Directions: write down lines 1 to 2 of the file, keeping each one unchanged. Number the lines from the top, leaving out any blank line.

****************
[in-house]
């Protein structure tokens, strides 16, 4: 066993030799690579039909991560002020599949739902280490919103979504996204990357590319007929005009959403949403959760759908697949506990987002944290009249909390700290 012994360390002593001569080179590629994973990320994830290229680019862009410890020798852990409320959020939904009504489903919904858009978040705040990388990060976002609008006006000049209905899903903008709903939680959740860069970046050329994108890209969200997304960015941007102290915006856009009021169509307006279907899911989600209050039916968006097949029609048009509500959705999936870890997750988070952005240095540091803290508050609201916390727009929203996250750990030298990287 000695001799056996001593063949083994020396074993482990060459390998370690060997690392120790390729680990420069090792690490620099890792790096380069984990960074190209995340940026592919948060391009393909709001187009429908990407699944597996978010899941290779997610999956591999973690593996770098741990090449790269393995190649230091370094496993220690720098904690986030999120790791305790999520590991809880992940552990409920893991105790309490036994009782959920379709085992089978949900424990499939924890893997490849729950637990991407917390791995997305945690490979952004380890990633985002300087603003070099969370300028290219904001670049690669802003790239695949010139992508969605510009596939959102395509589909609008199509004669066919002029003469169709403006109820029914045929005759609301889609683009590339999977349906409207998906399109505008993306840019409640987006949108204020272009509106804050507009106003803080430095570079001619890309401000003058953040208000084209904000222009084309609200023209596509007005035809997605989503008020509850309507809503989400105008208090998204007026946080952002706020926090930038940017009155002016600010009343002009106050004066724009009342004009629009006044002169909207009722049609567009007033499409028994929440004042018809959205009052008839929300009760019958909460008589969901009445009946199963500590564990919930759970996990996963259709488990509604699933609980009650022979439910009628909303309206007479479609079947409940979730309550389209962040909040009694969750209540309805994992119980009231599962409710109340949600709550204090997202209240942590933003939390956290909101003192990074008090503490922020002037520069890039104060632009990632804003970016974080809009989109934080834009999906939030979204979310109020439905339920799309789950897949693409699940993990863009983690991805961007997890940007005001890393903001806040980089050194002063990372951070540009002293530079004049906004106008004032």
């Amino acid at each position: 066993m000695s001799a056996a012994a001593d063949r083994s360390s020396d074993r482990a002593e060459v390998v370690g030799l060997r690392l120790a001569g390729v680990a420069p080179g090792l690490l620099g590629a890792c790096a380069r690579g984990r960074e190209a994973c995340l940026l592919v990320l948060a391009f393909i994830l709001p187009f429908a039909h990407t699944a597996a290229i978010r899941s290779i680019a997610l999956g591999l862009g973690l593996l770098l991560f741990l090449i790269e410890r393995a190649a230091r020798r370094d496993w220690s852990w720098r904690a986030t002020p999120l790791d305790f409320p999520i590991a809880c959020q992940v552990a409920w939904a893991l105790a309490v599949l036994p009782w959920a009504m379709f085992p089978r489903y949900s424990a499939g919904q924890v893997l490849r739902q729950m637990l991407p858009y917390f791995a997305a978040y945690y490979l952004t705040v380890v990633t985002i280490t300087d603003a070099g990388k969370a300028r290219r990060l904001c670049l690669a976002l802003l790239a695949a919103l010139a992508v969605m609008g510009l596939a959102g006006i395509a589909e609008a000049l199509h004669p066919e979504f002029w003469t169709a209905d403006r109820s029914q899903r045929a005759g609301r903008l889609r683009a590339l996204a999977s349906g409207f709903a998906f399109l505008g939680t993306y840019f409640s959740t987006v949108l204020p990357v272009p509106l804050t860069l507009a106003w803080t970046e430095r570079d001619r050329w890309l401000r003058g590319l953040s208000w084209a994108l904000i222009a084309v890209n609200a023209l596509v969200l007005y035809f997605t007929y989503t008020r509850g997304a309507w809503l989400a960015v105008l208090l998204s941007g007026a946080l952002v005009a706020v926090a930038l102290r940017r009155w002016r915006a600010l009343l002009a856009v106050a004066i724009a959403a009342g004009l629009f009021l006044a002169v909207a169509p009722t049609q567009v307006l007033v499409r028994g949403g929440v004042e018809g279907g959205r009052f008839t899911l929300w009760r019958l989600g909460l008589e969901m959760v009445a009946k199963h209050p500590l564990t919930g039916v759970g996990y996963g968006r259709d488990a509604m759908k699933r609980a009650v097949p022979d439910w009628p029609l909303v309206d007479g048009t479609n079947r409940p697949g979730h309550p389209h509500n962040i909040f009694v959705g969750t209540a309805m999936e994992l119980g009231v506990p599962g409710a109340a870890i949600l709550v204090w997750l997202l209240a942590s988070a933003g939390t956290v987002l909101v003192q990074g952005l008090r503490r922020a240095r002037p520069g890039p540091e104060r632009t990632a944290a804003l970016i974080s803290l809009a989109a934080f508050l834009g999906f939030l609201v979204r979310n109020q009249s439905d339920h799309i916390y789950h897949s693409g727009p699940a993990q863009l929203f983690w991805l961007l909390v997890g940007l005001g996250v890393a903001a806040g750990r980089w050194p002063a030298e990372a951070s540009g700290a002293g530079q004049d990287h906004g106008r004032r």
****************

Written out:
[in-house]
């Protein structure tokens, strides 16, 4: 066993030799690579039909991560002020599949739902280490919103979504996204990357590319007929005009959403949403959760759908697949506990987002944290009249909390700290 012994360390002593001569080179590629994973990320994830290229680019862009410890020798852990409320959020939904009504489903919904858009978040705040990388990060976002609008006006000049209905899903903008709903939680959740860069970046050329994108890209969200997304960015941007102290915006856009009021169509307006279907899911989600209050039916968006097949029609048009509500959705999936870890997750988070952005240095540091803290508050609201916390727009929203996250750990030298990287 000695001799056996001593063949083994020396074993482990060459390998370690060997690392120790390729680990420069090792690490620099890792790096380069984990960074190209995340940026592919948060391009393909709001187009429908990407699944597996978010899941290779997610999956591999973690593996770098741990090449790269393995190649230091370094496993220690720098904690986030999120790791305790999520590991809880992940552990409920893991105790309490036994009782959920379709085992089978949900424990499939924890893997490849729950637990991407917390791995997305945690490979952004380890990633985002300087603003070099969370300028290219904001670049690669802003790239695949010139992508969605510009596939959102395509589909609008199509004669066919002029003469169709403006109820029914045929005759609301889609683009590339999977349906409207998906399109505008993306840019409640987006949108204020272009509106804050507009106003803080430095570079001619890309401000003058953040208000084209904000222009084309609200023209596509007005035809997605989503008020509850309507809503989400105008208090998204007026946080952002706020926090930038940017009155002016600010009343002009106050004066724009009342004009629009006044002169909207009722049609567009007033499409028994929440004042018809959205009052008839929300009760019958909460008589969901009445009946199963500590564990919930759970996990996963259709488990509604699933609980009650022979439910009628909303309206007479479609079947409940979730309550389209962040909040009694969750209540309805994992119980009231599962409710109340949600709550204090997202209240942590933003939390956290909101003192990074008090503490922020002037520069890039104060632009990632804003970016974080809009989109934080834009999906939030979204979310109020439905339920799309789950897949693409699940993990863009983690991805961007997890940007005001890393903001806040980089050194002063990372951070540009002293530079004049906004106008004032």